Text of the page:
from the Yellowstone, skirting along the cañon of the former stream. The ground for that distance rises very rapidly, and is much broken by creek beds running parallel with the river. Following the highest ridges we presently come to a point from whence could be overlooked the Grand Cañon, cleaving the slopes and breaking through the lofty mountain ranges directly in front. Its perpendicular sides, wherever visible, of the yellow sulphuric tint above described, and its crest on either side of the river, mantled with heavy timber, extending beyond in an unbroken forest as far as the eye could reach. This, the upper cañon of the Yellowstone, is about twenty miles in length, reaching to the foot of the Great Falls, is impassable throughout its whole extent, and only accessible to the water's edge at a few points and by dint of sever labor. Through the mountain gap formed by the cañon, and on the interior slopes some twenty miles distant, an object now appeared, which drew a simultaneous expression of wonder from every one in the party. A column of steam, rising from the dense woods to the height of several hundred feet, became distinctly visible. We had all heard fabulous stories of this region, and were somewhat skeptical of appearances. At first it was pronounced a fire in the woods, but presently some one noticed that the vapor rose in regular puffs, as if expelled with a great force. Then conviction was forced upon us. It was, indeed, a great column of steam, puffing away on the lofty mountain side, escaping with a roaring sound audible at a long distance, even through the heavy forest. A hearty cheer rang out at this discovery, and pressed onward with renewed enthusiasm. Following the ridge leading to the peak nearest the cañon, and the highest of the range, we were soon at its base; then making a detour to the right, crossing several ugly ravines and through a gap in the ridge, we passed over the Elephant's Back and entered the great basin of the Yellowstone Lake.  Observations were taken from the summit of the peak which we named Mount Washburn. Noon, barometer 20.80; thermometer, 50; elevation, 9,966 feet.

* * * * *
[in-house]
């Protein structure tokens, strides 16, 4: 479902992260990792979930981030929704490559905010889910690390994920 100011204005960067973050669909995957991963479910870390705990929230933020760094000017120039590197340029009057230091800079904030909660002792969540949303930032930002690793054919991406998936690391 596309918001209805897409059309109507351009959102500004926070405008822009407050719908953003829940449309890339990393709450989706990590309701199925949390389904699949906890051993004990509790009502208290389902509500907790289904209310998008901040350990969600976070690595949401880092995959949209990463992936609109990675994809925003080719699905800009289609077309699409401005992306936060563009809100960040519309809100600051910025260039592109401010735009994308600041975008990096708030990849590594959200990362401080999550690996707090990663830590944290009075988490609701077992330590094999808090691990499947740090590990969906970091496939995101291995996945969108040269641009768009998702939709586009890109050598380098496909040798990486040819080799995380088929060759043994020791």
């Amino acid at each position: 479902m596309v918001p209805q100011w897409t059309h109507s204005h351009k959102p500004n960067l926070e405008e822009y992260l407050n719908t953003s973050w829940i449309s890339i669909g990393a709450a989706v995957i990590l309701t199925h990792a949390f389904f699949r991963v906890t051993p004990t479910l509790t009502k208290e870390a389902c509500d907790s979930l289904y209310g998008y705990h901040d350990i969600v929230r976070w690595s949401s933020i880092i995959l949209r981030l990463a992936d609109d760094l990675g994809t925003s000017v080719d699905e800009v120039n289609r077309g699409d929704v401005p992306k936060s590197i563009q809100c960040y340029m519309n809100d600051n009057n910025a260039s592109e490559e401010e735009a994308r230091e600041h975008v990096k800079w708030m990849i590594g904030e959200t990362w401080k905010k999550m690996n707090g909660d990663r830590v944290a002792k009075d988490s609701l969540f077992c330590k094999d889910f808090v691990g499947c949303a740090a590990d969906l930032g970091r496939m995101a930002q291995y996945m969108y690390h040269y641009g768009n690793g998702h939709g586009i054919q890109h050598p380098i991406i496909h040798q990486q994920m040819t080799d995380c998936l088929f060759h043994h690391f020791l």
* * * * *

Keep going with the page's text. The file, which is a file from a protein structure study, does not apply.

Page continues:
The view from the summit is beyond all adequate description. Looking northward from the base of the mountain the great plateau stretches away to the front and left with its innumerable groves and sparkling waters, a variegated landscape of surpassing beauty, bounded on its extreme verge by the cañons of the Yellowstone. The pure atmosphere of this lofty region causes every outline of tree, rock or lakelet to be visible with wonderful distinctness, and objects twenty miles away appear as if very near at hand. Still further to the left the snowy ranges on the headwaters of Gardiner's river stretch away to the westward, joining those on the head of the Gallatin, and forming, with the Elephant's Back, a continuous chain, bending constantly to the south, the rim of the Yellowstone Basin. On the verge of the horizon appear, like mole hills in the distance, and far below, the white summits above the Gallatin Valley. These never thaw during the summer months, though several thousand feet lower than where we now stand upon the bare granite and no snow visible near, save n the depths of shaded ravines. Beyond the plateau to the right front is the deep valley of the East Fork bearing away eastward, and still beyond, ragged volcanic peaks, heaped in inextricable confusion, as far as the limit of vision extends. On the east, close beneath our feet, yawns the immense gulf of the Grand Cañon, cutting away the bases of two mountains in forcing a passage through the range. Its yellow walls divide the landscape nearly in a straight line to the junction of Warm Spring Creek below. The ragged edges of the chasm are from two hundred to five hundred yards apart, its depth so profound that the river bed is no where visible. No sound Go to next page

Go back to Yellowstone Historical Almanac
Go back to Yellowstone History Guide
Go back to The Magic of Yellowstone front page
Page 1 Page 2 Page 3 Page 4 Page 5 Page 6 Page 7 Page 8 Page 9 Page 10
Page 11 Page 12 Page 13 Page 14 Page 15 Page 16 Page 17 Page 18 Page 19 Page 20
Page 21 Page 22 Page 23 Page 24 Page 25 Page 26 Page 27 Page 28 Page 29 Page 30
Page 31 Page 32 Page 33 Page 34 Page 35 Page 36 Page 37 Page 38 Page 39 Page 40